Saturday 3rd August marked the fifth anniversary of the Yezidi genocide that, according to the estimate of the United Nations, resulted in the murder of 5000 innocent people by ISIS terrorists. Thousands of women were enslaved and 3000 still remain missing. The genocide inflicted on the Yezidis is not the only one in in the history of this people – the religious minority consider the event the 74th genocide inflicted upon them. However, it is the most brutal in modern history.
Sinjar, the Yezidi homeland that was assaulted by ISIS in 2014, is situated in Iraq’s Nineveh Province and is a territory that is constitutionally contested by the Federal Government in Baghdad and the Kurdistan Regional Government (KRG). The ongoing disputes that has led to military stand-offs in the past has brought further issues to local citizens, who just want to return to normal life in their homes instead of living as IDPs across other parts of the country.
The Yezidis have long been persecuted as a religious minority in the Muslim World. Ethnically and linguistically Kurdish, they religiously differ from the majority Muslim Kurds. Their faith is hugely influenced by indigenous Mithraic and Zoroastrian practices that the ancestors of Muslim Kurds once followed prior to conversion. Furthermore, Yezidism is also influenced by Islamic mysticism, namely Sufism. The tomb of Sheikh Adi ibn Musafir, a 12th century Sufi Muslim figure who claimed descent from the Arabo-Islamic Ummayad Dynasty, is buried in the Yezidi heartland of Lalish and is considered the most holiest site. The huge spiritual influence Sheikh Adi has had on the Yezidis invests this monument with significance for the community, with pilgrimages often taking place to his grave.
Religious fanaticism in the Muslim World has obviously been the key motivator in genocides faced by religious minorities in the region. However, the Yezidis have been further hampered by the misconception that they are “devil worshippers”. This canard has been used to justify persecution by Islamists and ultraorthodox Muslims, the most recent iteration being that inflicted by ISIS. This false belief stems from the Yezidi belief that the Peacock archangel, Melek Taus, who is protector of Earth, disobeyed God’s command to bow to Adam. This story may sound similar to the Abrahamic religious account of the fall of Lucifer or Iblis (the devil), who refused God’s command to bow to Adam, and was accordingly cast out of heaven. In the Yezidi tradition, however, Melek Taus repents with his tears washing away the fires of hell. Thus, Melek Taus remains a source of good (not wickedness) and secondary to God as protector of Earth in Yezidi mythology. Notwithstanding, the label of “devil worshippers” has been used to demonise the community during a number of periods of history, including recently prior to ISIS when al-Qaeda killed hundreds of Yezidis in a string of bombings and massacres in 2007.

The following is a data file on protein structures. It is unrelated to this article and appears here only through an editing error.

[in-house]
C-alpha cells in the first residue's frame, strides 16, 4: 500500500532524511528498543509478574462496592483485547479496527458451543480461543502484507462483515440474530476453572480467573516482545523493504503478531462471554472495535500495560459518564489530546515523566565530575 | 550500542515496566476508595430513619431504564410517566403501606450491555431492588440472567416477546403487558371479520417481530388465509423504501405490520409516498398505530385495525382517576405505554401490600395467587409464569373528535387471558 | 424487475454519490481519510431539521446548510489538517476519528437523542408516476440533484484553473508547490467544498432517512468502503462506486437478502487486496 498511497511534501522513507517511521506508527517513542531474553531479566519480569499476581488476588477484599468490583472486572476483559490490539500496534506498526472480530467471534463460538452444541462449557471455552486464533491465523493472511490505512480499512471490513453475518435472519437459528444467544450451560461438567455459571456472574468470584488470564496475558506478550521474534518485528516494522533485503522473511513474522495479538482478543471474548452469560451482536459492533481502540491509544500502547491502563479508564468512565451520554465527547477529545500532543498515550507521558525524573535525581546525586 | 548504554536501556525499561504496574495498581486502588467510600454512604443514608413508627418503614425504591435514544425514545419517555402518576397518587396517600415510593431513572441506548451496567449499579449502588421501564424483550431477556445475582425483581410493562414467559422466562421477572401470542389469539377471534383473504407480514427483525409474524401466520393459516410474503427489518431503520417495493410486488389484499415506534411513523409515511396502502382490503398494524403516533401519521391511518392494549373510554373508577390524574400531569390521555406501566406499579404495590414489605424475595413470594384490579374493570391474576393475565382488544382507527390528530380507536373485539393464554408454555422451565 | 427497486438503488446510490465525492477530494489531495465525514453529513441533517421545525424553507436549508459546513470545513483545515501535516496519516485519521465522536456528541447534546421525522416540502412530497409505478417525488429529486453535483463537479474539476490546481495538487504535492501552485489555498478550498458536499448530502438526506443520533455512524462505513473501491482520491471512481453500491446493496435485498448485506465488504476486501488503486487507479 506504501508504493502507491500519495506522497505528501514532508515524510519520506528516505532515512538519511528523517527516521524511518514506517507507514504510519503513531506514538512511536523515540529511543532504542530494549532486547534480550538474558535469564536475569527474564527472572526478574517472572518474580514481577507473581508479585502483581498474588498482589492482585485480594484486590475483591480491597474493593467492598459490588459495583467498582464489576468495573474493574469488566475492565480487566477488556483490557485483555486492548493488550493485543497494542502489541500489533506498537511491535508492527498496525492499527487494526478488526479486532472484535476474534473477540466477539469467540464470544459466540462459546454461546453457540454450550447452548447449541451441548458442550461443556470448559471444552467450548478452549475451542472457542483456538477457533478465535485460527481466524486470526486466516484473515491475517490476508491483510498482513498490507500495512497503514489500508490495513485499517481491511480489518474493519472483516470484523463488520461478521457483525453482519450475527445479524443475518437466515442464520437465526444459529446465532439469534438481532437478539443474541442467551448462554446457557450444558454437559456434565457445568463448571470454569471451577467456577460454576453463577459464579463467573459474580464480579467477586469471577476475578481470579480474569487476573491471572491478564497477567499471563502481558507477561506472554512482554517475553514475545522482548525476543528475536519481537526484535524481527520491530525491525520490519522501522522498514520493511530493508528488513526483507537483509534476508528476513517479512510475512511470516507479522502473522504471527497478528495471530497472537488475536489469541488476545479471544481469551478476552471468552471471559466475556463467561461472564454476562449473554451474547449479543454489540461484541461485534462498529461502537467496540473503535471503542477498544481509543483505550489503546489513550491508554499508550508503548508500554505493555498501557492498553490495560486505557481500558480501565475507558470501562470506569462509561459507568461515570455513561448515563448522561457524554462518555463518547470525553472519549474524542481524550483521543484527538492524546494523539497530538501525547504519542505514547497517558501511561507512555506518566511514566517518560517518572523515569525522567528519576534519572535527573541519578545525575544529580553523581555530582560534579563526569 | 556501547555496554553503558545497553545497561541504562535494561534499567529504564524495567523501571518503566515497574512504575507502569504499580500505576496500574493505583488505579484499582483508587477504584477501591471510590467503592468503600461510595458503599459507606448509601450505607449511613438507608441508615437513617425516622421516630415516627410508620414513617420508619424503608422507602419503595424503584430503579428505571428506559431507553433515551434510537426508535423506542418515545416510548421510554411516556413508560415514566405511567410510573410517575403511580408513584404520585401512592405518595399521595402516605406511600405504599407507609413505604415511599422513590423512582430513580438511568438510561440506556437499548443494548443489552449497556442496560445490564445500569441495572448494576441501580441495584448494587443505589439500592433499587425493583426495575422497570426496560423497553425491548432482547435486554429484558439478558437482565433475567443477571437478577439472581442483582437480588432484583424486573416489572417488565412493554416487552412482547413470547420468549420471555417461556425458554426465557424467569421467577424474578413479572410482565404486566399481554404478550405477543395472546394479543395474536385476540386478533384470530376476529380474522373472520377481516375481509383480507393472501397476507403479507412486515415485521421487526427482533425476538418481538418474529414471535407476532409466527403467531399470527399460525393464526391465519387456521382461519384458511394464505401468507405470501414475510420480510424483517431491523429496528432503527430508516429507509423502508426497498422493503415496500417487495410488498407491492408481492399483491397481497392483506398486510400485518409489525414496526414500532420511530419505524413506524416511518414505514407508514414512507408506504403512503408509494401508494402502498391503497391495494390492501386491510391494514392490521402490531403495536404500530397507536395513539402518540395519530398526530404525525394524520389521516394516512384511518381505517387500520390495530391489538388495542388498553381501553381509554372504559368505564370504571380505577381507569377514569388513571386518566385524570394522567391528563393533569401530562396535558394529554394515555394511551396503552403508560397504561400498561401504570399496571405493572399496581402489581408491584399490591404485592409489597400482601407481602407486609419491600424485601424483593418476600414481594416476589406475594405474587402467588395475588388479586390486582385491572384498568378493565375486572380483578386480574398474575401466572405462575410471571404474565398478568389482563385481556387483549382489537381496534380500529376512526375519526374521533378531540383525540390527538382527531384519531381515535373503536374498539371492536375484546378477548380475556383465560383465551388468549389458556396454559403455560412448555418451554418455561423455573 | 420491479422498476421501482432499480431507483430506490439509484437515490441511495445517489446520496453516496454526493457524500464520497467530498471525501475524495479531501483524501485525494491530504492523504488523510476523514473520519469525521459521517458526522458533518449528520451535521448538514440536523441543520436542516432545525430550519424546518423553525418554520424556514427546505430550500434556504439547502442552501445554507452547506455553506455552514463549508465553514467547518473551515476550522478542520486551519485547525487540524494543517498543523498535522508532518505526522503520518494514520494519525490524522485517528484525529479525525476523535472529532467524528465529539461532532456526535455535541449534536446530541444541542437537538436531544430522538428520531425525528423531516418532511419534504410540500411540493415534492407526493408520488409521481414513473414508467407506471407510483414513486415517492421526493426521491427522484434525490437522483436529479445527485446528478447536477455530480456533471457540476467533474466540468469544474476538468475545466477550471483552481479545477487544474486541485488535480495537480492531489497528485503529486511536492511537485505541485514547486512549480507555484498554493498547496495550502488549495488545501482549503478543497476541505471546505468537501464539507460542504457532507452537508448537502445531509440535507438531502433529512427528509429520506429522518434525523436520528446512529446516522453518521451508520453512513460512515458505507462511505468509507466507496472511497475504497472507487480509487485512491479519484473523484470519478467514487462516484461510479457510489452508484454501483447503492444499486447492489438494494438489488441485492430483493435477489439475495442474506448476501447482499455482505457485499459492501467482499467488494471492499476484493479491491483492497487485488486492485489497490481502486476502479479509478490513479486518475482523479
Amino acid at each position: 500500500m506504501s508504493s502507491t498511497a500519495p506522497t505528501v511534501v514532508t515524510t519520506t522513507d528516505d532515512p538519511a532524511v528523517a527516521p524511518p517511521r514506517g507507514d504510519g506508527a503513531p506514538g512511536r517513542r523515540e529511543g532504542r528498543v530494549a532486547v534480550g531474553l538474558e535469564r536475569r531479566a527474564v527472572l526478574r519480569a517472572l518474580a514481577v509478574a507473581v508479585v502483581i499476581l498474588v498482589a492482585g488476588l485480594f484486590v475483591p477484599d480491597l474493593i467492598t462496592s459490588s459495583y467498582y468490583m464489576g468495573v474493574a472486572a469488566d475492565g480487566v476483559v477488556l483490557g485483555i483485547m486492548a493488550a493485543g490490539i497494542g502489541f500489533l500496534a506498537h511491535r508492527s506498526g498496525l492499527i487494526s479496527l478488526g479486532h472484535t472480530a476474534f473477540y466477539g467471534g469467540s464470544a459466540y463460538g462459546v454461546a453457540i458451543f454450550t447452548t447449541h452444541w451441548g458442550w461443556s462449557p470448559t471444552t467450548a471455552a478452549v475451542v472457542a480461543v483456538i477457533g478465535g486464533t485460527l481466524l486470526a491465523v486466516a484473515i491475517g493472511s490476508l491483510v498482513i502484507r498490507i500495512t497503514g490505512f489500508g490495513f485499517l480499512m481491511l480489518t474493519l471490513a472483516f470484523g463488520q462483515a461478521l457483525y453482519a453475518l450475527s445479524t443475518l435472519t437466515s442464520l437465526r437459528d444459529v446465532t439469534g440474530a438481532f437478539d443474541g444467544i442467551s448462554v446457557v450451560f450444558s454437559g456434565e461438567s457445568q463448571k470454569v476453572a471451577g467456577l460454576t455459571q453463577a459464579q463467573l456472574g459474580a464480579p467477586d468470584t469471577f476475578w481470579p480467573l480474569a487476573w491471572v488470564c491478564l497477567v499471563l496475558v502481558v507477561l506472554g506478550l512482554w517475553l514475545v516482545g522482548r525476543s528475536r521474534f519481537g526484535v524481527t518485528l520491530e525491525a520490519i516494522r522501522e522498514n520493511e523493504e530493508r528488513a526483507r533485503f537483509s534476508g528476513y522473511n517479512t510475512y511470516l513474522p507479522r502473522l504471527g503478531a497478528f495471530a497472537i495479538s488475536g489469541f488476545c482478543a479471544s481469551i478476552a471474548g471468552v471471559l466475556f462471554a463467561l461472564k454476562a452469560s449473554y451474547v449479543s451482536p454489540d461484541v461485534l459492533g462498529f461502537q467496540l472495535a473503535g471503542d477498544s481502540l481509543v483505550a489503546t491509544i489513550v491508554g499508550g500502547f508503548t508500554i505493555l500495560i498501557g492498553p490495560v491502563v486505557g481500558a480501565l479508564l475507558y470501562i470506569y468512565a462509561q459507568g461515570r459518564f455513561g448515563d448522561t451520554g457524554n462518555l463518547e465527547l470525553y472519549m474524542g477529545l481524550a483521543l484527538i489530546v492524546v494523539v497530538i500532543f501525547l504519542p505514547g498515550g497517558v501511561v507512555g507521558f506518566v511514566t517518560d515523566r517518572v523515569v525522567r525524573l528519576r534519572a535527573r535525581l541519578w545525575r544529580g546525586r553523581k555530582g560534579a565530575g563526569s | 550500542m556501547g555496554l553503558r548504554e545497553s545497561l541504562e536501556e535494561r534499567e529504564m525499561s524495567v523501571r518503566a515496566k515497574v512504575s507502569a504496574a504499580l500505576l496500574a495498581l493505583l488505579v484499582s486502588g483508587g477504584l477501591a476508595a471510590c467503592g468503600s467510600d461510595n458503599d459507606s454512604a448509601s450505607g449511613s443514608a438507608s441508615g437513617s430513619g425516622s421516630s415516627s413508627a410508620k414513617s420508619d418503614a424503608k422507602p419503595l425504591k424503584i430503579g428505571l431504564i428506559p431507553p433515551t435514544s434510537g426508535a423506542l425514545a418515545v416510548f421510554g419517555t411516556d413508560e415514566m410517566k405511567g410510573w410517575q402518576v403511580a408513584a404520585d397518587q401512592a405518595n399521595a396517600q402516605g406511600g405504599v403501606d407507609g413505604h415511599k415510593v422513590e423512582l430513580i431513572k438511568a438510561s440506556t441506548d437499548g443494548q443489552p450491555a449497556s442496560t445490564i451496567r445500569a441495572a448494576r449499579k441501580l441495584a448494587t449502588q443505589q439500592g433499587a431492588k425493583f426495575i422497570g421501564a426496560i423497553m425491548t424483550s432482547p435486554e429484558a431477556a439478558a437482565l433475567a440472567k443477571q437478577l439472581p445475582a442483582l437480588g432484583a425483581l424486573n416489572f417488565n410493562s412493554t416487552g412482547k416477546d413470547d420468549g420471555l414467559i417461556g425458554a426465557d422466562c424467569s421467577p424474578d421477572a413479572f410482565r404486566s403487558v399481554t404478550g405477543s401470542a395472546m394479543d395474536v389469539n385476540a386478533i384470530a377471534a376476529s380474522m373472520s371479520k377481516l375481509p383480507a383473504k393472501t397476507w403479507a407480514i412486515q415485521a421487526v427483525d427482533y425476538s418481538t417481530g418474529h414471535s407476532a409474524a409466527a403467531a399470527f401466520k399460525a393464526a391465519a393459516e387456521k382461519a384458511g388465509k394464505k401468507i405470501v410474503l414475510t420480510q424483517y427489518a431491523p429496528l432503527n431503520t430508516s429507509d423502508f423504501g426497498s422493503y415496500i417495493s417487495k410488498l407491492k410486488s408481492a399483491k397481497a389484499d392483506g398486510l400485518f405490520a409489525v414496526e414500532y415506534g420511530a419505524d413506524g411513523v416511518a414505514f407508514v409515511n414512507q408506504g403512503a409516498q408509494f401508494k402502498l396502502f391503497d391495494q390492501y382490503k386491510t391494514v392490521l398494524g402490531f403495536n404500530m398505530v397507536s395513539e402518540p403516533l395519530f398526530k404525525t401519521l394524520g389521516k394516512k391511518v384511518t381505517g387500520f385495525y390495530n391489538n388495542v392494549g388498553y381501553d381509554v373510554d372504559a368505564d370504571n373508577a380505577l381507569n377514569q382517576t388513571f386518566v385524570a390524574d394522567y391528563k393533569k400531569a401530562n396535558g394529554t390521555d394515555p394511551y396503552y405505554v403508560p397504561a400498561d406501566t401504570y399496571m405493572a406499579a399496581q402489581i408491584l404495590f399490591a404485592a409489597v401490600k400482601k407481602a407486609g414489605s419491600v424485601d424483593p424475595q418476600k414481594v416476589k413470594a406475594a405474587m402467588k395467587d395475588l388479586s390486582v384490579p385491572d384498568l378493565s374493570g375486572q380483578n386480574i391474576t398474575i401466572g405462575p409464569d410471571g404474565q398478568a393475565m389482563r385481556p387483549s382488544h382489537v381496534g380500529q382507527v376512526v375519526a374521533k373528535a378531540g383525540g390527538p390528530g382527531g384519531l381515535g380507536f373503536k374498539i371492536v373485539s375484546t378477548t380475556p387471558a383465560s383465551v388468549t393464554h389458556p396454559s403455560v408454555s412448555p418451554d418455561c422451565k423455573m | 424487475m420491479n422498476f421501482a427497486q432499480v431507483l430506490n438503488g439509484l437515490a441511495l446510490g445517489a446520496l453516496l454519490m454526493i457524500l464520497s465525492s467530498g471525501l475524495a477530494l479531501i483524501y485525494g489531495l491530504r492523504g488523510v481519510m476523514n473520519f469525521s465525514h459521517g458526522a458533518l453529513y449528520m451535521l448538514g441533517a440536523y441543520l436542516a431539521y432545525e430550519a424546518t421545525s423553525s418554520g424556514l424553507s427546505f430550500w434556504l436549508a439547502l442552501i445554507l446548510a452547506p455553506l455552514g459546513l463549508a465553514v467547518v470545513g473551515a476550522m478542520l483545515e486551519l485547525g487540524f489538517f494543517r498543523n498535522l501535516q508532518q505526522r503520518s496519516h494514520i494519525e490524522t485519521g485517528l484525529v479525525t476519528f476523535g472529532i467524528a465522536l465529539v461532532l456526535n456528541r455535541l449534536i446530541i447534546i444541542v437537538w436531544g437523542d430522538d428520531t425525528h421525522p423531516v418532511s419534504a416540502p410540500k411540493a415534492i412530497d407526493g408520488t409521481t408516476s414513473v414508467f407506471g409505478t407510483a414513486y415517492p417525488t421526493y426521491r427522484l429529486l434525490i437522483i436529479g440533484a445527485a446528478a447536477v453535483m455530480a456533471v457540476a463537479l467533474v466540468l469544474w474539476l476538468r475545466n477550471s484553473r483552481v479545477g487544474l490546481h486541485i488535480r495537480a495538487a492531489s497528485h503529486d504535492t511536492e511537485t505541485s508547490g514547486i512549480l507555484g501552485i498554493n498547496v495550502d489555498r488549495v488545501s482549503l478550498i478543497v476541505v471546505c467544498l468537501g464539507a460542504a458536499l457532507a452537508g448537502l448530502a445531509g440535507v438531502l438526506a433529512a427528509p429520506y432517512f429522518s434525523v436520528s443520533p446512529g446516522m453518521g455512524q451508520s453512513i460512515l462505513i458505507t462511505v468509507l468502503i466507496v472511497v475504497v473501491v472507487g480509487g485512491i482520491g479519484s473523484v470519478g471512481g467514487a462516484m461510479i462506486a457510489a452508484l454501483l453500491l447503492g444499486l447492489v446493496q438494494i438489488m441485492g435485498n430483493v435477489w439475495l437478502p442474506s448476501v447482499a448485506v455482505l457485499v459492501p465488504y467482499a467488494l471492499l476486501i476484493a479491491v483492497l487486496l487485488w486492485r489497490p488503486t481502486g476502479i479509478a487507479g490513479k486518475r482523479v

The history of Yezidis is tainted with massacre and genocide. The governing authorities must do more for a people that have been appallingly neglected. During the recent visit to the United States, the 2018 Nobel Peace Prize winner and Yezidi activist Nadia Murad spoke passionately of the terrible plight and living conditions of Yezidis. This included a speech about the territorial disputes between Iraq’s Federal Government and the KRG and the effect it was having on citizens. The Federal Supreme Court of Iraq recently announced that Article 140 of the constitution, which should determine the status of ‘Disputed Territories’, is still valid. As a result, the Federal Government has an obligation to implement this provision and to use it to solve an issue that plagues Sinjar. Additionally, both governments should look promote Sinjar’s status to a Province, with local Yezidis in control of top administrative and security positions to safeguard their areas: something which others have failed to do.
Sadly, Yezidis have no ministerial representation in either coalition governments that were formed in the last year and only have one quota parliamentary seat in Baghdad. This limited political presence is certainly insufficient for a community that has suffered so much in recent years. Political and Security representation is an ultimate necessity for this community’s survival. The sooner it is delivered, the better.